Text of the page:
The company now plans to complete the hydrocracker optimization project during a turnaround in October, instead of in October 2014 as previously scheduled, according to a July 18 filing with state regulators. The refinery already planned to shut a crude unit and a coker this October for about 30 days of maintenance, according to a person familiar with the schedule.
The project will increase the size of the unit to 110,000 barrels a day from 90,000, according to a 2011 filing. A hydrocracker uses hydrogen as a catalyst to break down heavy gas oil into higher value products, including diesel fuel that can be exported to South America and Europe.
“We’ve focused primarily on diesel exports at Garyville,” said Donald Templin, Marathon’s chief financial officer, in March at a Raymond James conference. “We think that distillate and export opportunities are very attractive going forward, and so, we wanted to make an investment there.”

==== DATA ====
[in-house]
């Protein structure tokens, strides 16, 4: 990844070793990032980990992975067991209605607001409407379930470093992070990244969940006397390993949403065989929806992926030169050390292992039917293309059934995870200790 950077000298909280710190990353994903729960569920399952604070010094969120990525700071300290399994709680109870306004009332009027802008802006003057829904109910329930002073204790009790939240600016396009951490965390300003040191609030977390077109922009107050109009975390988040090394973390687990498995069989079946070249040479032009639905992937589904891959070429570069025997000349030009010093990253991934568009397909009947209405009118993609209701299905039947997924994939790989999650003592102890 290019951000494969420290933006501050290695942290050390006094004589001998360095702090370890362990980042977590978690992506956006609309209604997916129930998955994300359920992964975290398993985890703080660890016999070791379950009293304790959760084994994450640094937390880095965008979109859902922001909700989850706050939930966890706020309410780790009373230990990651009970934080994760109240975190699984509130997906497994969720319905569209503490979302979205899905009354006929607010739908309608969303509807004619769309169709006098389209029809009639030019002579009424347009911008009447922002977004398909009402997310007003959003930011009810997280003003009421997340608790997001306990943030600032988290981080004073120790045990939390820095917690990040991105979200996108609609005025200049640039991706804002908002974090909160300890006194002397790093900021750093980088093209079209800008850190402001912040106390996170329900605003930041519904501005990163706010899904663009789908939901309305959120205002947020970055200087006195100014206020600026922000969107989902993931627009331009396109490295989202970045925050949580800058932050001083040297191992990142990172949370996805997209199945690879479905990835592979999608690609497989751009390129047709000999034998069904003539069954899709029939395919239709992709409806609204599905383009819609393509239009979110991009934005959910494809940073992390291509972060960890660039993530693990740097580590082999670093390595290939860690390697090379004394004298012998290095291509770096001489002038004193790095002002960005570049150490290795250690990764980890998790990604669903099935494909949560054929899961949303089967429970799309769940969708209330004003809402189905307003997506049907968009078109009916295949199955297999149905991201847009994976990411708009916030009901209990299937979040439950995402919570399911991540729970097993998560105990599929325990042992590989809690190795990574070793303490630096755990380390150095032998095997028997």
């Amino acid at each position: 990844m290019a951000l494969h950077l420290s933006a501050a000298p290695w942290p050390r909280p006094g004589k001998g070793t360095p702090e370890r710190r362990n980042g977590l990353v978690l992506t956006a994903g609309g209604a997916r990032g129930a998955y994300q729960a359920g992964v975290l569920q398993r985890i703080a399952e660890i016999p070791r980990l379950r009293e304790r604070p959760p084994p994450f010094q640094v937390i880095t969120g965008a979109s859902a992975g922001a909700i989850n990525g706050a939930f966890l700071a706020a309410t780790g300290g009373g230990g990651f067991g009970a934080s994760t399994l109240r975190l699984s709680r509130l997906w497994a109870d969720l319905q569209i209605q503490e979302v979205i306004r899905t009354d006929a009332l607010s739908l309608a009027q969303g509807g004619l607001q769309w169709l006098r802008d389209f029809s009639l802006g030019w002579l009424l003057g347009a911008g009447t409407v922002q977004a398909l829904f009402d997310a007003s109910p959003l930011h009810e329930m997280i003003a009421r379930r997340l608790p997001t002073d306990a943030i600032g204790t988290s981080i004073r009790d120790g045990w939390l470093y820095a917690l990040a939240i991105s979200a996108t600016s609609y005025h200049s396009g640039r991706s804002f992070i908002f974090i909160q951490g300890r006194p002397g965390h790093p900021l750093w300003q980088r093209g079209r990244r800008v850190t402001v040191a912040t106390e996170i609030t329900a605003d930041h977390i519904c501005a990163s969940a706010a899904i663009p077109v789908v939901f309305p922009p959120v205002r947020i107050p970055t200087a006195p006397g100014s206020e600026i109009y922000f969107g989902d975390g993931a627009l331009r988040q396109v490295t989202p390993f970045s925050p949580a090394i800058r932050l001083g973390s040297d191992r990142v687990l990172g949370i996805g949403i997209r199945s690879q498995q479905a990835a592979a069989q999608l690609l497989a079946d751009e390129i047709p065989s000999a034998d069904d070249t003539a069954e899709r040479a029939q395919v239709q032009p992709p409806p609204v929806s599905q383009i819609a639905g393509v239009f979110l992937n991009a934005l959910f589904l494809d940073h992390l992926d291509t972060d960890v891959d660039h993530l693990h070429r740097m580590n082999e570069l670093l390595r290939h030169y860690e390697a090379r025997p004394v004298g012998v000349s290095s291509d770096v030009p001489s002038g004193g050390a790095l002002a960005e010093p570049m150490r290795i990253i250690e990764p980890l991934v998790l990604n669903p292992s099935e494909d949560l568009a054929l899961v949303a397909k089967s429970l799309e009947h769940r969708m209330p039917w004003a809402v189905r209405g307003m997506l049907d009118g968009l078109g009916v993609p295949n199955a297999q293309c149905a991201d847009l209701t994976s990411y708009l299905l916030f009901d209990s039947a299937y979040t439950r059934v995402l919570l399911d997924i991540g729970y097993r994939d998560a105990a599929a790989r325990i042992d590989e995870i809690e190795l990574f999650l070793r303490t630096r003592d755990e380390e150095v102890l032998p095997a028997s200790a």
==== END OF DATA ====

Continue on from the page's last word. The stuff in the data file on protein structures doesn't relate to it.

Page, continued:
Jamal Kheiry, a Marathon spokesman based at the company’s headquarters in Findlay, Ohio, declined by e-mail to comment on the work. The Garyville plant can process 522,000 barrels per calendar day, Kheiry said. The refinery runs primarily heavy, sour crude oils, according to Marathon’s website.
Marathon in another filing asked for an expedited review of a project to install jumpover equipment during the October turnaround that would allow the fluid catalytic cracker to increase its feed rate by 6,000 barrels a day during work on the heavy gasoil hydrotreater.
The company also plans to modify relief valves and other equipment that are limiting rates on a naphtha hydrotreater and a platformer. The company requested an expedited review for the permit, and said work is planned to begin once state regulators approve it.
The work will be completed around the time of a January 2014 turnaround, the company said. The unit can restart in January or February once work is complete.
That project will increase production of platformate, a high-octane gasoline blending component, by 5,300 barrels per day. That may increase gasoline production by the same amount, according to the application.
To contact the editor responsible for this story: Bill Banker at email@example.com